FOUR
“Set clear ground rules. Talk to your kids about appropriate social media use before you give them a phone or allow them to download a new app, says Homayoun.

FIVE
“Create opportunities for digital detox. “Give kids a budget to plan their own screen-free adventures — don’t just say, ‘Okay, kids, get offline and come do some chores,’ ” Homayoun says. She also points out that kids need to learn how to be okay with being offline.”

I’m curious about how other families deal with social media. My kids are older and I was the mom who said “no” to MySpace, Facebook etc. My kids had prepaid flip phones and their big thrill was to get one with a camera. Also, very few kids back then had access to smartphones. It was a big discussion with fellow parents about what age kids should have them. Now, they are part of our daily lives and I bet more kids have them than not.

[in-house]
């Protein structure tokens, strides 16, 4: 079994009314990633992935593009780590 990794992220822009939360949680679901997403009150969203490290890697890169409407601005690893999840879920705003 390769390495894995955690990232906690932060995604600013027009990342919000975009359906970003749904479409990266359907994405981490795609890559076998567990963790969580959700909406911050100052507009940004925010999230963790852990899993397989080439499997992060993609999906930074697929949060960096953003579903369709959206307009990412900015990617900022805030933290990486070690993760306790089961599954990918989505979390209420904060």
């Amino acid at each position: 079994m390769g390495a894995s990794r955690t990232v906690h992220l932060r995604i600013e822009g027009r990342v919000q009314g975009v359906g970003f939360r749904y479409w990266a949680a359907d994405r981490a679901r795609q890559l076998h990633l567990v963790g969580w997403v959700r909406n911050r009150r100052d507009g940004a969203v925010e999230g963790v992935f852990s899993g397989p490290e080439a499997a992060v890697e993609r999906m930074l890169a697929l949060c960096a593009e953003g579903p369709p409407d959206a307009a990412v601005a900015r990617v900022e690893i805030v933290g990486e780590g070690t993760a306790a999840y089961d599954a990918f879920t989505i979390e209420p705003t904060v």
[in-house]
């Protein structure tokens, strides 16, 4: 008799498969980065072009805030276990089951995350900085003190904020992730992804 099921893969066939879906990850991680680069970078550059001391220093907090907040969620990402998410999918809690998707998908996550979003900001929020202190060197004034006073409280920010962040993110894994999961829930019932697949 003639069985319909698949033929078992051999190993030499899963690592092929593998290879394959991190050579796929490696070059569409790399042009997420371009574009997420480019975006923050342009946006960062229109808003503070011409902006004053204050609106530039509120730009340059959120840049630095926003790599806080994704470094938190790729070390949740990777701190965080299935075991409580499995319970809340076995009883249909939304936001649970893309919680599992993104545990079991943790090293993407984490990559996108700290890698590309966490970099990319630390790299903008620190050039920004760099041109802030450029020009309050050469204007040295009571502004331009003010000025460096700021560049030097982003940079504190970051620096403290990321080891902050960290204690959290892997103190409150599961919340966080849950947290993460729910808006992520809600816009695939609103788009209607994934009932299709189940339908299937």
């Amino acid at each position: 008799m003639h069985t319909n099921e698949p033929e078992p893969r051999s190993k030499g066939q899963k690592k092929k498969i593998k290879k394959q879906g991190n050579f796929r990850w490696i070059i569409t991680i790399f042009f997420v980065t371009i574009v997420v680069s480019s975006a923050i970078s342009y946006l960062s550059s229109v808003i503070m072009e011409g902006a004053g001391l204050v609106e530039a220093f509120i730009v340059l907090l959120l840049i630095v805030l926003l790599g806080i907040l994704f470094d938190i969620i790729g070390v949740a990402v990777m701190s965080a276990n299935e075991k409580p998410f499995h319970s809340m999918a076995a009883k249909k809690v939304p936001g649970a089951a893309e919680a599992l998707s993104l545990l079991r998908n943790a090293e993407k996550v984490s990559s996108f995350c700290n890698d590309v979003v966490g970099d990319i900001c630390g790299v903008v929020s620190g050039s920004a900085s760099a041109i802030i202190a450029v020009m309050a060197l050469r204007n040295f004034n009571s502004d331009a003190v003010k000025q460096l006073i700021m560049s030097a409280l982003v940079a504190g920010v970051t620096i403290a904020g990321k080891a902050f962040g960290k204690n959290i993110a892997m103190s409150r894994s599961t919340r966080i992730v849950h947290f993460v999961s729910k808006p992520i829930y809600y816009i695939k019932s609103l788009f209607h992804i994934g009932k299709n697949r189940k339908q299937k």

What are your strategies for dealing with social media and younger kids?

 

images

I had a pink phone like this in my bedroom and talked to my friends for hours.

 

Are You a Good Parent Or a Bad Parent?

 

car 1

A happy moment at the beach.

 

The Huffington Post published an article where the author Jane Dimyan Ehrenfeld makes a point that parenting doesn’t necessarily divide up into good parents and bad parents. Her article called The Secret to Good Parenting: “Divine Dissatisfaction” makes a comparison between parents and teachers—that good ones continue to learn and grow to get better at it.